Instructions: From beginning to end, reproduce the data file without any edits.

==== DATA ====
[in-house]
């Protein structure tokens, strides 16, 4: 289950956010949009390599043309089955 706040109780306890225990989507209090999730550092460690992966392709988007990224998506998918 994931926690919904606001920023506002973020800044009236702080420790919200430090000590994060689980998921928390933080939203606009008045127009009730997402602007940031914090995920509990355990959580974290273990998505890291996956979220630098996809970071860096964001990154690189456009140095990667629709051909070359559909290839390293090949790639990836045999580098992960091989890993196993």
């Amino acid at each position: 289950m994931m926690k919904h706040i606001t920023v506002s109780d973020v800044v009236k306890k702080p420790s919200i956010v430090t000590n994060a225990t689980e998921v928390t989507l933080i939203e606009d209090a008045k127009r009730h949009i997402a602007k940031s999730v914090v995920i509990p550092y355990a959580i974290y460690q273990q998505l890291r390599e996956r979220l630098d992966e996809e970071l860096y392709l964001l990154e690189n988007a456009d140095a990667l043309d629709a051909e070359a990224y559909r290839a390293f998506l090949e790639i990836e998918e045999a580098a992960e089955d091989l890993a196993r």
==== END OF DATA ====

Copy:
[in-house]
């Protein structure tokens, strides 16, 4: 289950956010949009390599043309089955 706040109780306890225990989507209090999730550092460690992966392709988007990224998506998918 994931926690919904606001920023506002973020800044009236702080420790919200430090000590994060689980998921928390933080939203606009008045127009009730997402602007940031914090995920509990355990959580974290273990998505890291996956979220630098996809970071860096964001990154690189456009140095990667629709051909070359559909290839390293090949790639990836045999580098992960091989890993196993």
């Amino acid at each position: 289950m994931m926690k919904h706040i606001t920023v506002s109780d973020v800044v009236k306890k702080p420790s919200i956010v430090t000590n994060a225990t689980e998921v928390t989507l933080i939203e606009d209090a008045k127009r009730h949009i997402a602007k940031s999730v914090v995920i509990p550092y355990a959580i974290y460690q273990q998505l890291r390599e996956r979220l630098d992966e996809e970071l860096y392709l964001l990154e690189n988007a456009d140095a990667l043309d629709a051909e070359a990224y559909r290839a390293f998506l090949e790639i990836e998918e045999a580098a992960e089955d091989l890993a196993r």